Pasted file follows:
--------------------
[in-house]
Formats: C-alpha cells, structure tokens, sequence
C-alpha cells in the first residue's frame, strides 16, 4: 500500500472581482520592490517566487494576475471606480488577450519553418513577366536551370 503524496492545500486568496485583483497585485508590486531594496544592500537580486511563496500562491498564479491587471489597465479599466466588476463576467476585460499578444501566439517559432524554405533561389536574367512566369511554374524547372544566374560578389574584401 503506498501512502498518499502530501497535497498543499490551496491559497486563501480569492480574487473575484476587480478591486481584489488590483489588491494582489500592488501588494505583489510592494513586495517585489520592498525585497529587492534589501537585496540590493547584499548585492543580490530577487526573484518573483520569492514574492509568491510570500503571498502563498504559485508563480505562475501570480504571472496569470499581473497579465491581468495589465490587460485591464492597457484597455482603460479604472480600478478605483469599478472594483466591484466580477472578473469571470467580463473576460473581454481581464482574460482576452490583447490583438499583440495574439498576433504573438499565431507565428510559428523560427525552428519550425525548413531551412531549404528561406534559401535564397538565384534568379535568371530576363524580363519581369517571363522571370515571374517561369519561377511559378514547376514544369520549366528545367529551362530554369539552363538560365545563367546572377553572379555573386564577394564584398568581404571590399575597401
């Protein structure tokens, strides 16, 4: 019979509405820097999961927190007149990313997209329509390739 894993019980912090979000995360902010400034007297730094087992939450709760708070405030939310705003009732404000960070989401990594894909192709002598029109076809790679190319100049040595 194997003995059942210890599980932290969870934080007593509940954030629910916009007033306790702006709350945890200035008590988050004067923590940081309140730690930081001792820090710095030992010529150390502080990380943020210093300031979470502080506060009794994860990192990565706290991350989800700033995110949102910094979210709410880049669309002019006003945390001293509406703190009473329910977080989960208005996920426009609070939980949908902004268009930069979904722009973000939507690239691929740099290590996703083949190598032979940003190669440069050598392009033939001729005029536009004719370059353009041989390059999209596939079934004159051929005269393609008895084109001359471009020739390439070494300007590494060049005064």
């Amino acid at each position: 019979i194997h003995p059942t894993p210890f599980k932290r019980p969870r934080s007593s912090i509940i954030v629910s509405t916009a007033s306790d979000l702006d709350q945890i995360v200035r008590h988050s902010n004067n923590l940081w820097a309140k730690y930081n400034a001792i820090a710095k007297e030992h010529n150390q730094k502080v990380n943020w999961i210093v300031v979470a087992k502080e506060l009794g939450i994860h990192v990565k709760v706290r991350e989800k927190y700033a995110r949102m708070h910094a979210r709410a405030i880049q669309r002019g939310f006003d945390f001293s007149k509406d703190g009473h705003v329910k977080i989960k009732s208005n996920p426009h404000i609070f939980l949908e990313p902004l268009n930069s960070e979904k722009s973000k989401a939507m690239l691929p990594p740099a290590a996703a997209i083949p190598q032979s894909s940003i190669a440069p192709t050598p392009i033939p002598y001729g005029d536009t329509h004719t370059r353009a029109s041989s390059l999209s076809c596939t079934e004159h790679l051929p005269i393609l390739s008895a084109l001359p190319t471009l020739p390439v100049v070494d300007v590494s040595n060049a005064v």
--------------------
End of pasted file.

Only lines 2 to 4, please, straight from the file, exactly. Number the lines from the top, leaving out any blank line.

Formats: C-alpha cells, structure tokens, sequence
C-alpha cells in the first residue's frame, strides 16, 4: 500500500472581482520592490517566487494576475471606480488577450519553418513577366536551370 503524496492545500486568496485583483497585485508590486531594496544592500537580486511563496500562491498564479491587471489597465479599466466588476463576467476585460499578444501566439517559432524554405533561389536574367512566369511554374524547372544566374560578389574584401 503506498501512502498518499502530501497535497498543499490551496491559497486563501480569492480574487473575484476587480478591486481584489488590483489588491494582489500592488501588494505583489510592494513586495517585489520592498525585497529587492534589501537585496540590493547584499548585492543580490530577487526573484518573483520569492514574492509568491510570500503571498502563498504559485508563480505562475501570480504571472496569470499581473497579465491581468495589465490587460485591464492597457484597455482603460479604472480600478478605483469599478472594483466591484466580477472578473469571470467580463473576460473581454481581464482574460482576452490583447490583438499583440495574439498576433504573438499565431507565428510559428523560427525552428519550425525548413531551412531549404528561406534559401535564397538565384534568379535568371530576363524580363519581369517571363522571370515571374517561369519561377511559378514547376514544369520549366528545367529551362530554369539552363538560365545563367546572377553572379555573386564577394564584398568581404571590399575597401
């Protein structure tokens, strides 16, 4: 019979509405820097999961927190007149990313997209329509390739 894993019980912090979000995360902010400034007297730094087992939450709760708070405030939310705003009732404000960070989401990594894909192709002598029109076809790679190319100049040595 194997003995059942210890599980932290969870934080007593509940954030629910916009007033306790702006709350945890200035008590988050004067923590940081309140730690930081001792820090710095030992010529150390502080990380943020210093300031979470502080506060009794994860990192990565706290991350989800700033995110949102910094979210709410880049669309002019006003945390001293509406703190009473329910977080989960208005996920426009609070939980949908902004268009930069979904722009973000939507690239691929740099290590996703083949190598032979940003190669440069050598392009033939001729005029536009004719370059353009041989390059999209596939079934004159051929005269393609008895084109001359471009020739390439070494300007590494060049005064």